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We're designing short informative messages to be displayed as feedback on a design application. The usage of a particular type of lens is either recommended or recommended against.

The positive message is:

Type-1 lens recommended for this design

For the negative message, we could have:

Type-1 lens not recommended for this design

But I'm not sure this is assertive enough, since we want to actively advise against using it, and this sounds neutral to me (We don't recommend it, but we aren't recommending against it, if you know what I mean). I thought of:

Type-1 lens discouraged for this design

but I'm not sure if it's correct, or if it sounds weird.

It would be easier if we used active sentences ('We recommend' as opposed to 'This is recommended'), but we prefer to keep a passive voice.

Is there a good option?

  • More context will help. Is some lens required for each design? In that case, you can say (for example), Type-2 lens is recommended ... which should implicitly recommend that type-1 lens should not be used. Of course, this assumes only one lens can be used at a time. – alwayslearning Nov 18 '18 at 11:21
  • Native English speakers would generally interpret "not recommended" as advice that you shouldn't use it. However, people for whom English is a second language may misinterpret it. – Peter Shor Nov 18 '18 at 12:26
  • @PeterShor, it is true that most English speakers would interpret 'not recommended to use it' as a recommendation not to use it, but that is a matter of pragmatics. So far as semantics is concerned,'not recommended' is indeed, as OP puts it, neutral. Interpreting it as neutral would be a mistake in the context of a casual everyday conversation, but it is not a mistake to be mindful, as the OP is, of its being strictly speaking neutral, if one is drafting an important document. – jsw29 Nov 18 '18 at 18:11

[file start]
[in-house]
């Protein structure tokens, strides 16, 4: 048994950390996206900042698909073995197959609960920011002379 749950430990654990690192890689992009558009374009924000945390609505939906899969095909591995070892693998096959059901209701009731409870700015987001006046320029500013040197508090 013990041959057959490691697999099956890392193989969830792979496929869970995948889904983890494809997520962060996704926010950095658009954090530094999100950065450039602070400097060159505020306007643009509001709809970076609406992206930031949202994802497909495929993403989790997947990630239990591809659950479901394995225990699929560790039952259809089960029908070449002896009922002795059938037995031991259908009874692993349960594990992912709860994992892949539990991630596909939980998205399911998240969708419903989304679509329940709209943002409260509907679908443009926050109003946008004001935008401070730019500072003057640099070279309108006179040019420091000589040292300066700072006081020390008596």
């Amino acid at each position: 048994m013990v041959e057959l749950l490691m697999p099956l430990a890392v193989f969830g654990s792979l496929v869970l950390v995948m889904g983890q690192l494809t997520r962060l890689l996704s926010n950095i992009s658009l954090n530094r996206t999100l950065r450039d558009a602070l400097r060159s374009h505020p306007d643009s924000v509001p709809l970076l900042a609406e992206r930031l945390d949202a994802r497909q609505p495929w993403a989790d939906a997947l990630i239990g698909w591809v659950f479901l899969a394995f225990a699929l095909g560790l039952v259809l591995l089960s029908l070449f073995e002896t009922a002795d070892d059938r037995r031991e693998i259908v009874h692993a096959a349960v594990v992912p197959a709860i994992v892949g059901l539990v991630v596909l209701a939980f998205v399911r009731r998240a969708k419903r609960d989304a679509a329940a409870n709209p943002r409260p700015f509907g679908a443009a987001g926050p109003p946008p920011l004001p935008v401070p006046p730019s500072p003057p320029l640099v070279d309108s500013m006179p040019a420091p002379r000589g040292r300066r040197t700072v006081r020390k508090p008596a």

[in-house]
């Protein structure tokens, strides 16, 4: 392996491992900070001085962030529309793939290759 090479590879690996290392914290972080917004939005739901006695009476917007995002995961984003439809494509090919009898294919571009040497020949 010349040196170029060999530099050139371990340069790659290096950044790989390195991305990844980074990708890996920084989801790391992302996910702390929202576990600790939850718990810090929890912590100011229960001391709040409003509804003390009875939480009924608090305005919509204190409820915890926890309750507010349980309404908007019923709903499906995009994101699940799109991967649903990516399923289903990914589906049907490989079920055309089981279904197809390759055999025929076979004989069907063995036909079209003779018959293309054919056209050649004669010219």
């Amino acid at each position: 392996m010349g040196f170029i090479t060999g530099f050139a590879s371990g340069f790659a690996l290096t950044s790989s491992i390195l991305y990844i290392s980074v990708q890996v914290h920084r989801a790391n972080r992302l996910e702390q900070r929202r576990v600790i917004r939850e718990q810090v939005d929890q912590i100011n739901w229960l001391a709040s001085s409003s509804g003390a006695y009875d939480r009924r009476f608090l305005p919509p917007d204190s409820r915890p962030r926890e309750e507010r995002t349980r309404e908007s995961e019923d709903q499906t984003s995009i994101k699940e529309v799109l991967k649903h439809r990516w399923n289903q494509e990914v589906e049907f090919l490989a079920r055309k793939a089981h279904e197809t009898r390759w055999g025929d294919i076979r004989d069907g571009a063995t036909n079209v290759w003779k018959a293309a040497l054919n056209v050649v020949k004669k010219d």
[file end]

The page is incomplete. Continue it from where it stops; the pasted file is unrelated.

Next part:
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I'd prefer

type 1 lenses are recommended for this design

You might say

Use of type 1 lenses is discouraged for this design

  • I think you are right, plus one. "Discouraged" carries just the right amount of advice to avoid that type of component. – BoldBen Dec 19 '18 at 4:32
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The question may be more related to the level of trust in the reader, and how well your wishes are catered for in the surrounding context.

'Recommended against' sounds like a translation from something that is effective in another language and culture.

'Discouraged' is problematic, as living beings can be discouraged but it is difficult to see how a lens can be discouraged. We would need to rewrite the sentence, which would then not match your 'recommended' sentence format.

If the need is to discourage use of a lens, we can try:

  • Type-1 lens not recommended for this design

If we wish to prevent the use of a lens, we can try:

  • Type-1 lens rejected for this design
  • Type-1 lens not applicable for this design
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    It's fine to say something like "smoking is discouraged", meaning that people are discouraged from smoking (to parallel the OP's intent that their readers are discouraged from using a particular lens type for a given design). It's not the lens itself that is somehow made to feel discouraged. – Lawrence Nov 18 '18 at 10:12
  • I don't think "not applicable" is what the poster intends. You wouldn't really use "applicable" to physical objects. And I don't think the poster means "Type-1 lenses won't fit in the apparatus". I think s/he means "Results with type 1 lenses will be not as good as compared to using another lens" – swbarnes2 Dec 19 '18 at 17:36
  • There is no reason why we should not use 'applicable' for physical things, because 'apply' is used for both physical and non-physical things. In this case, however, it is the question of use that is applicable, not the actual lens on the camera. As to what the poster intends, only they know that. – Trevor Christopher Butcher Jan 2 at 7:35

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